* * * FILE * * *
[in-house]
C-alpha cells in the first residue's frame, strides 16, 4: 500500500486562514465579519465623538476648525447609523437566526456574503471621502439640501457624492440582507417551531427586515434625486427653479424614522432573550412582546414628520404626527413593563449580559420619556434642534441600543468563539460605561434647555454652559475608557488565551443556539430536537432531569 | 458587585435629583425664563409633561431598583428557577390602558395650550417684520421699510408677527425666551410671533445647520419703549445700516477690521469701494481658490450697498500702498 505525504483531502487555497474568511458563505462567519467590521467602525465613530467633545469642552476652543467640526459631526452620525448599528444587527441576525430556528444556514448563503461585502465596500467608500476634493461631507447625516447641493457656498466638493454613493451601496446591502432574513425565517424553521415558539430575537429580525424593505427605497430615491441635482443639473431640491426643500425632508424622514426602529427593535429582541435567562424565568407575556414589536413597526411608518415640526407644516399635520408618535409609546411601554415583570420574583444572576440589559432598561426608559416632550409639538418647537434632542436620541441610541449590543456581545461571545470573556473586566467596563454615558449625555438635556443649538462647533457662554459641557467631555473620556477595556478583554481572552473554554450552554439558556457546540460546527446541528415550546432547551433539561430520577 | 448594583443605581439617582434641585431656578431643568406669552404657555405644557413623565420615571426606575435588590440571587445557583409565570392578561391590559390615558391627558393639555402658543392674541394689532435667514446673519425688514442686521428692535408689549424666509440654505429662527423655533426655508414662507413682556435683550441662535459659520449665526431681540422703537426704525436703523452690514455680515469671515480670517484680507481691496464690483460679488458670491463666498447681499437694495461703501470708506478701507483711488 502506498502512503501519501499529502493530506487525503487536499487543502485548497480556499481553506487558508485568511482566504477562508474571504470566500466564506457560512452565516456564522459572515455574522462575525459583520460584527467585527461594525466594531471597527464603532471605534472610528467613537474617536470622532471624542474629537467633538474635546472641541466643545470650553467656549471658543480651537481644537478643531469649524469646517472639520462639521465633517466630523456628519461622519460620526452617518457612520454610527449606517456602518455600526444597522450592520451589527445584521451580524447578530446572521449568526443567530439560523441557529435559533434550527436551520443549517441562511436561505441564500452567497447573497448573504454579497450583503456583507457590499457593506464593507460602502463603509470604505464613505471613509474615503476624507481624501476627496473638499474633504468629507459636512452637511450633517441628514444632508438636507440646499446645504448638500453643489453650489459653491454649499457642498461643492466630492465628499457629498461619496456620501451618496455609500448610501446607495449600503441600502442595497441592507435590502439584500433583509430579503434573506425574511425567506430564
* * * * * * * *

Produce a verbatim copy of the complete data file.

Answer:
[in-house]
C-alpha cells in the first residue's frame, strides 16, 4: 500500500486562514465579519465623538476648525447609523437566526456574503471621502439640501457624492440582507417551531427586515434625486427653479424614522432573550412582546414628520404626527413593563449580559420619556434642534441600543468563539460605561434647555454652559475608557488565551443556539430536537432531569 | 458587585435629583425664563409633561431598583428557577390602558395650550417684520421699510408677527425666551410671533445647520419703549445700516477690521469701494481658490450697498500702498 505525504483531502487555497474568511458563505462567519467590521467602525465613530467633545469642552476652543467640526459631526452620525448599528444587527441576525430556528444556514448563503461585502465596500467608500476634493461631507447625516447641493457656498466638493454613493451601496446591502432574513425565517424553521415558539430575537429580525424593505427605497430615491441635482443639473431640491426643500425632508424622514426602529427593535429582541435567562424565568407575556414589536413597526411608518415640526407644516399635520408618535409609546411601554415583570420574583444572576440589559432598561426608559416632550409639538418647537434632542436620541441610541449590543456581545461571545470573556473586566467596563454615558449625555438635556443649538462647533457662554459641557467631555473620556477595556478583554481572552473554554450552554439558556457546540460546527446541528415550546432547551433539561430520577 | 448594583443605581439617582434641585431656578431643568406669552404657555405644557413623565420615571426606575435588590440571587445557583409565570392578561391590559390615558391627558393639555402658543392674541394689532435667514446673519425688514442686521428692535408689549424666509440654505429662527423655533426655508414662507413682556435683550441662535459659520449665526431681540422703537426704525436703523452690514455680515469671515480670517484680507481691496464690483460679488458670491463666498447681499437694495461703501470708506478701507483711488 502506498502512503501519501499529502493530506487525503487536499487543502485548497480556499481553506487558508485568511482566504477562508474571504470566500466564506457560512452565516456564522459572515455574522462575525459583520460584527467585527461594525466594531471597527464603532471605534472610528467613537474617536470622532471624542474629537467633538474635546472641541466643545470650553467656549471658543480651537481644537478643531469649524469646517472639520462639521465633517466630523456628519461622519460620526452617518457612520454610527449606517456602518455600526444597522450592520451589527445584521451580524447578530446572521449568526443567530439560523441557529435559533434550527436551520443549517441562511436561505441564500452567497447573497448573504454579497450583503456583507457590499457593506464593507460602502463603509470604505464613505471613509474615503476624507481624501476627496473638499474633504468629507459636512452637511450633517441628514444632508438636507440646499446645504448638500453643489453650489459653491454649499457642498461643492466630492465628499457629498461619496456620501451618496455609500448610501446607495449600503441600502442595497441592507435590502439584500433583509430579503434573506425574511425567506430564